Folklore has some tales about rainbows. The most popular one, and you’ve probably heard it, too, is that there is a pot of gold at the end of every rainbow. Now, I know that is not true by any stretch of anybody's imagination. Still, as a child, I wanted to find out. Being an inquisitive little girl, I also wanted to know where on the earth the rainbow started and where it ended. I imagined it stretching from the East Coast to somewhere in the Midwest. I didn't think it went all the way to California, but perhaps it did, though I doubt it.
There is another widely-circulated tale about chasing a rainbow, perhaps to find the pot of gold, before that mass of colors disappears. I had better sense than to run across the field trying to reach those indescribably beautiful colors. In my mind I chased it, but in reality I knew it was too far away to get to before it evaporated into thin air. So my second best was to stare at that colorful, semi-circle way up in the sky until I could no longer see any trace of those dazzling, kaleidoscope colors.
Here's what I always wondered about rainbows. After a storm, a shower, a drizzle, or even the slightest precipitation from the sky, those magical entities strode to center stage and decorated the heavens — aflame in the most vivid colors imaginable. No doubt scientists can explain everything you want to know about rainbows, plus some, but I can't. As a Christian family, we believed God flung that mist into the sky, then took His paint brush and added the most vibrant colors He could find. He knew I like bright, bold colors, and he also knew I would love staring at his brief artwork beaming across that wide expanse.
Perhaps it’s just my imagination, but the rainbows of my childhood (and I saw plenty) seem far more dazzling than those that I see today. They even appeared closer, more real, and projected a more human-like persona, if that makes sense. Maybe because there weren’t skyscrapers and other building to get in their way, they seemed closer, felt more personal and much more a part of the landscape than rainbows today.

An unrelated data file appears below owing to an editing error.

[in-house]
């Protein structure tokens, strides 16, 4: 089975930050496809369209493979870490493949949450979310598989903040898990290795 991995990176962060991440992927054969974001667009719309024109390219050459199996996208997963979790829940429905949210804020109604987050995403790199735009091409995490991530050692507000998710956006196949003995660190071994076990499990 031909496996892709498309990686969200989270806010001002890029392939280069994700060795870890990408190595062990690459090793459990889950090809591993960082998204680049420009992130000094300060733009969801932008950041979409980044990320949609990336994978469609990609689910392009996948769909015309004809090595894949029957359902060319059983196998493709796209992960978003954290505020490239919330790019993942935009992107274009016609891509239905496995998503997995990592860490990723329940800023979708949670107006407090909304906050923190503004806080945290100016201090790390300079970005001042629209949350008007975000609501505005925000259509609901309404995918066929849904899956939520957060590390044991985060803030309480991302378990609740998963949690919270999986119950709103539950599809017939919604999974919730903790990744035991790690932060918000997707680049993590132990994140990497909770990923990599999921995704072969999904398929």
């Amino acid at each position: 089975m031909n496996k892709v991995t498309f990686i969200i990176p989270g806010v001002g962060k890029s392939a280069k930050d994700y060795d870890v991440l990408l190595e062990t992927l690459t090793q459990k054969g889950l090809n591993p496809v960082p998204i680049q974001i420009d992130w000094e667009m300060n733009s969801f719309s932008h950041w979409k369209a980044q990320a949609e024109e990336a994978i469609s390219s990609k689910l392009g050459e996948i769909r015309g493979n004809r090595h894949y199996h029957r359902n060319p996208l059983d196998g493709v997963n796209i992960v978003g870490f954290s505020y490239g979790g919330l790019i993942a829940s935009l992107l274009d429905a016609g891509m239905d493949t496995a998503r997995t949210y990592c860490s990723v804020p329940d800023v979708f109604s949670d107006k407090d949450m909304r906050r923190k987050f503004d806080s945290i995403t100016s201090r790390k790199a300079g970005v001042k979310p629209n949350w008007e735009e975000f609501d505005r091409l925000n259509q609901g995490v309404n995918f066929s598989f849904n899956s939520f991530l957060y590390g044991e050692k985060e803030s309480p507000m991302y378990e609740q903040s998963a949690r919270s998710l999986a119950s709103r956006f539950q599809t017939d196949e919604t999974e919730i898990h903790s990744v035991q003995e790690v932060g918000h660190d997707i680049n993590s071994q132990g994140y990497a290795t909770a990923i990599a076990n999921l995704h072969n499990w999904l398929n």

Its sudden, mysterious appearance touched my heart so deeply. When it showed up, it almost always caught me off guard, but when I first caught a glimpse of it, I’d stop dead in my tracks and stare as long as it lingered in my corner of the sky. Then again, I may be too sentimental about the things in nature where I lived and grew up. Be that as it may. City rainbows are OK, even though I rarely see them. But I still prefer my country rainbows. I guess the memories make them more special than the city rainbows.
To me, a rainbow looks like a half-circle, curtain hanging of its own accord. In keeping with the thought of chasing rainbows, whenever I saw one, that's exactly what I wanted to do — run across the field and glide my little bony fingers up and down that thick concentration of vibrantly living colors. Most of all, I wish I had some kind of magical power that would make that arch stay right where it was, so the next day when I looked up toward the sky, it would still be there, its colors glowing as boldly as they were the day before. My Rainbow!
Photo by Getty Images/melki76
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